Developing and understanding your first Linux kernel module

first

Lets start by writing a very basic kernel module:

1. write a module which prints some strings in console (/var/log/messages)
2. Makefile which compile this module
3. load the module and see the messages
4. unload the module.

#include <linux/module.h>

/* Just a simple to understand modules and makefile */

int __init mymodule_init (void)
{
printk(KERN_INFO "Module Loaded..\n");
return 0;
}

void __exit mymodule_exit(void)
{
printk(KERN_INFO "Module Exited\n");

}

module_init(mymodule_init);
module_exit(mymodule_exit);

MODULE_AUTHOR("Soorej P");
MODULE_DESCRIPTION("Sample Module");
MODULE_LICENSE("GPLv3");

There you go.. a very simple kernel module. Lets name it firstmod.c. Lets understand the code:

The kernel modules do not have main() function to start with. When the module is loaded (or when kernel is booted if compiled as built-in in kernel), an initialize function is called which is declared as:

int <init function name>( void);

On successful initialization the function should return 0 and on failure -ve value.

similar function for unloading the module is:

void <exit function name> (void);

The function names can be of your choice. But, the kernel will know these are the init/exit functions only when you register them with module_init(<init function name>) and module_exit(<exit function name>)

the __init and __exit are macros to let the kernel know that these functions are used only on init or unload time. This will optimize the use and will release the memory after the initialization since it wont be used again (or won’t allocate till unload function is called in case of exit).

The macros starting with MODULE_ identifies the module. We can set the author name, description etc. If MODULE_LICENSE is not GPL(ed), the module will warn you that the module license taints the kernel. Most of the exported symbols by other kernel modules are accessible only if licensed under GPL. Possible license values are available in /usr/lib/modules/<kernel version>/build/include/linux/module.h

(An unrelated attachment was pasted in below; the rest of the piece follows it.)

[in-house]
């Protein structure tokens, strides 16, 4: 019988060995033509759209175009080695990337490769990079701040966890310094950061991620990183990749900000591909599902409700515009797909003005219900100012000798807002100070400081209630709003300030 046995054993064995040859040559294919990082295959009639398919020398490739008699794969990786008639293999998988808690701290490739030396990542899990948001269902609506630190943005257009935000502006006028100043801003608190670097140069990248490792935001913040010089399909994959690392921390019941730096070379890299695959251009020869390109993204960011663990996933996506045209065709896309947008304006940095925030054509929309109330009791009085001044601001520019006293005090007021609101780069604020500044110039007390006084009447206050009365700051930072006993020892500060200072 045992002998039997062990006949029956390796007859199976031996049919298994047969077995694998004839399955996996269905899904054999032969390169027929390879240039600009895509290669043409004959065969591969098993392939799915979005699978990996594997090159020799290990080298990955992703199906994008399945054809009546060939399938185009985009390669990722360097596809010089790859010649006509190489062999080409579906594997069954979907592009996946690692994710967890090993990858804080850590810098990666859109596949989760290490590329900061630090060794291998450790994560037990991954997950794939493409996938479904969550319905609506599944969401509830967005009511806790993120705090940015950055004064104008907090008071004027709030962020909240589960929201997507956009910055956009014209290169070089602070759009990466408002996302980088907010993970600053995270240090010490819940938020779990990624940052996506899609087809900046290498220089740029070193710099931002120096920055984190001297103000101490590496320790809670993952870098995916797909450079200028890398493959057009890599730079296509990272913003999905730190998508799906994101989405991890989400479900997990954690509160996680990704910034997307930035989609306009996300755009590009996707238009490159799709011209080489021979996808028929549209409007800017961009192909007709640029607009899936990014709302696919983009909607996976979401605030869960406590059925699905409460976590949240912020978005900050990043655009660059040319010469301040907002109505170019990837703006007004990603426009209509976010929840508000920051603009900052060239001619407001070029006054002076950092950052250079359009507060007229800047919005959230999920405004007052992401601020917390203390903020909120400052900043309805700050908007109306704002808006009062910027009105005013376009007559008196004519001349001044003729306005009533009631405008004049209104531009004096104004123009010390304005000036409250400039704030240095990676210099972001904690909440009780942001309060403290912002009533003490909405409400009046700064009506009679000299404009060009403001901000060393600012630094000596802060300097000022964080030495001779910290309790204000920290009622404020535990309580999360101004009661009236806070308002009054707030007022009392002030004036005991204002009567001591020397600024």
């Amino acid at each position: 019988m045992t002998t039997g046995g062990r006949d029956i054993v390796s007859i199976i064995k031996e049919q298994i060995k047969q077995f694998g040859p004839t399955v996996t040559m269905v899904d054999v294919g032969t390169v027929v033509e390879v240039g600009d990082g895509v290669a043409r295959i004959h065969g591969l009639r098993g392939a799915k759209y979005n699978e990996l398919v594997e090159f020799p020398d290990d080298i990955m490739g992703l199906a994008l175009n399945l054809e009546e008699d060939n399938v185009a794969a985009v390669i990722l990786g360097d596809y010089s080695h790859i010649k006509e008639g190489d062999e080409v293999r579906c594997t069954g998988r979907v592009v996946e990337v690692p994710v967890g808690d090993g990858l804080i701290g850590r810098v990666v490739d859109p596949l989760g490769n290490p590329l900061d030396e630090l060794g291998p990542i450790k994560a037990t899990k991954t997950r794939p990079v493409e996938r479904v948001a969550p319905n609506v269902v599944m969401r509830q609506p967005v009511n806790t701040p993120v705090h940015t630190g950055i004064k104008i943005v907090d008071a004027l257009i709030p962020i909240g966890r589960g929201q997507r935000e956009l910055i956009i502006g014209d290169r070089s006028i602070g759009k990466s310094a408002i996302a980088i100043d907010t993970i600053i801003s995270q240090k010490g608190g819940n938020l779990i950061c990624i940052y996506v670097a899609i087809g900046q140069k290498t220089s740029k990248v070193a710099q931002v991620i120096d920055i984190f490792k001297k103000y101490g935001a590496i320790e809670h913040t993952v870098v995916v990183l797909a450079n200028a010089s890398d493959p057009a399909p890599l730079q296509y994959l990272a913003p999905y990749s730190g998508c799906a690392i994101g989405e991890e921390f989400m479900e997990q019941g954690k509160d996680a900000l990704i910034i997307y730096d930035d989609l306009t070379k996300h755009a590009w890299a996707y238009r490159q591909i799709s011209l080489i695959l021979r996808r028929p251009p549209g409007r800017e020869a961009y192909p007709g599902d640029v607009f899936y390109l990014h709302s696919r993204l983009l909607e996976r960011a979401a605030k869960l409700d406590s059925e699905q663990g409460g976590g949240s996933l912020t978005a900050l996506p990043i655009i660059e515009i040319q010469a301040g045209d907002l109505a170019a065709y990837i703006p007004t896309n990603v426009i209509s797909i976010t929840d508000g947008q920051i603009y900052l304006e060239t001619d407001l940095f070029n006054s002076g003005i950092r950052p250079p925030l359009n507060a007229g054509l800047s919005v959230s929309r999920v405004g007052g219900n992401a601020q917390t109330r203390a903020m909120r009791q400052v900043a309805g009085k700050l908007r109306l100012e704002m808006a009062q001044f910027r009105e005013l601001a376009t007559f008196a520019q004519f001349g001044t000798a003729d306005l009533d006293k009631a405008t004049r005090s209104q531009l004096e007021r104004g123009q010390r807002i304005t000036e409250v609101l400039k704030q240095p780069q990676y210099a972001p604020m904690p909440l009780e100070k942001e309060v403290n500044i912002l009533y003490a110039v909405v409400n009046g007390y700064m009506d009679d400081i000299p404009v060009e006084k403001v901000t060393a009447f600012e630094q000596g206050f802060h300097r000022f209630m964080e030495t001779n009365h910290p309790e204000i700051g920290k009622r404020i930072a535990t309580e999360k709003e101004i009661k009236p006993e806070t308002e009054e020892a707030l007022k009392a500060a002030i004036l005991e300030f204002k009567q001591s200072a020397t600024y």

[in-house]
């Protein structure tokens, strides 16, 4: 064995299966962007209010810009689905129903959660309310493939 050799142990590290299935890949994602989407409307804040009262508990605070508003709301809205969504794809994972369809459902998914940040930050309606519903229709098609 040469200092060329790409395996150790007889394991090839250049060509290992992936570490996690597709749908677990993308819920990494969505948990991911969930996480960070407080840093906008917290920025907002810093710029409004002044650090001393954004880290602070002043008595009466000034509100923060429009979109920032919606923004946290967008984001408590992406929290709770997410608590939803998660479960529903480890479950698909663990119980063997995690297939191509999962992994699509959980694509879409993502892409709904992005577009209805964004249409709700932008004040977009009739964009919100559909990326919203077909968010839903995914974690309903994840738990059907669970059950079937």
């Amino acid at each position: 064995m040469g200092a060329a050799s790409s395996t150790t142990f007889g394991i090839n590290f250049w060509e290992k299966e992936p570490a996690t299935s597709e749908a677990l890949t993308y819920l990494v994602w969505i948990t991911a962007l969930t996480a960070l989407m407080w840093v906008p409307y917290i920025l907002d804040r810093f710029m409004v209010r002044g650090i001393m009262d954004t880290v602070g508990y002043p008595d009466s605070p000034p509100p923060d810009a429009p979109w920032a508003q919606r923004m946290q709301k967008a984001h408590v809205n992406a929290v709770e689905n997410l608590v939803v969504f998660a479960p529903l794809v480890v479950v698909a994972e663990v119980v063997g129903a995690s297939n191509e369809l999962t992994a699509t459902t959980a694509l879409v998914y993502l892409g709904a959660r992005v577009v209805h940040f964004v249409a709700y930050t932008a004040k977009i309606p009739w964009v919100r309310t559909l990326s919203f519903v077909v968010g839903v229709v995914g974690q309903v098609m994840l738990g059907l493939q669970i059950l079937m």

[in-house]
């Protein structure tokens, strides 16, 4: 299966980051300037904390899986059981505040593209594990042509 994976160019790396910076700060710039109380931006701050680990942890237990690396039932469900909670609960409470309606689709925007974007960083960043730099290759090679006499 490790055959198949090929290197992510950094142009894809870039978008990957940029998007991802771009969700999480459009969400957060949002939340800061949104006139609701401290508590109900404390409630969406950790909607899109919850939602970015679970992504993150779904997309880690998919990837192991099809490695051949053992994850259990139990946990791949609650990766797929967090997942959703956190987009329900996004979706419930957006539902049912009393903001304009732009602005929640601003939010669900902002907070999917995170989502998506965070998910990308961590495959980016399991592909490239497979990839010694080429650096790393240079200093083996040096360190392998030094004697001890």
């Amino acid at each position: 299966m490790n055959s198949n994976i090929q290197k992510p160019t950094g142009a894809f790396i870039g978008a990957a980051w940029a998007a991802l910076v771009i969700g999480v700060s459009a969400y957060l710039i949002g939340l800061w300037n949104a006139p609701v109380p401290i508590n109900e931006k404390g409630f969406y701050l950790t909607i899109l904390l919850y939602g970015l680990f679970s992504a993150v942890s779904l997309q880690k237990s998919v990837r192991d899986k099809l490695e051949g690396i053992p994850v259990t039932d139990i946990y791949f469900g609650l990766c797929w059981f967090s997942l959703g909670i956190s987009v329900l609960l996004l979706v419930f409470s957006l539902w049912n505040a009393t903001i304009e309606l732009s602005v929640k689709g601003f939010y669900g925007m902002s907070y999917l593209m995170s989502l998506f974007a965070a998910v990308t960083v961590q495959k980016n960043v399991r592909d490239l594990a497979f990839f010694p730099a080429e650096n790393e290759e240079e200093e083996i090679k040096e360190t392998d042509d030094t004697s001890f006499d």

Makefile:

Now to go ahead and compile, lets make a Makefile. We can also compile from command line but make file is much useful and a must have when you go ahead.

Create a file with name Makefile with following content in the same directory where the sample code firstmod.c is:

obj-m += firstmod.o

all:
       make -C /usr/lib/modules/$(shell uname -r)/build M=$(shell pwd) modules
clean:
       make -C /usr/lib/modules/$(shell uname -r)/build M=$(shell pwd) clean

Please note that you should use <tab> instead of white spaces in starting of lines. Here all and clean are targets and obj-m is used since we are building our code as a module not for built-in kernel for which obj-y will be used.

now use make command will build the module and you can find your module firstmod.ko. During build, the make will create intermediate files and other binary files which will be present in the same folder. To remove all these files and keep only the source use the command make clean

first_compile

once the command is successfully built, use insmod to load and rmmod to unload the module.

insmod

Makefile: building kernel module from multiple source files

Lets split the source file to two

sec.c:

#include <linux/module.h>
void print_value(int val)
{
printk(KERN_INFO "Module Loaded.. %d\n",val);
}

firstmod.c:

#include <linux/module.h>

/* Just a simple to understand modules and makefile */
extern void print_value(int);
int __init mymodule_init (void)
{
print_value(10);
return 0;
}

void __exit mymodule_exit(void)
{
printk(KERN_INFO "Module Exited\n");

}

module_init(mymodule_init);
module_exit(mymodule_exit);

MODULE_AUTHOR("Soorej P");
MODULE_DESCRIPTION("Sample Module");
MODULE_LICENSE("GPLv3");

Now function print_value is defined in sec.c but used in firstmod.c

We can compile this by modifying the Makefile as follows:

obj-m += hellomod.o

hellomod-y += sec.o firstmod.o

all:
make -C /usr/lib/modules/$(shell uname -r)/build M=$(shell pwd) modules
clean:
make -C /usr/lib/modules/$(shell uname -r)/build M=$(shell pwd) clean

After compiling the module with make, a loadable module will be available as hellomod.ko which combines sec.o and firstmod.o

 

 

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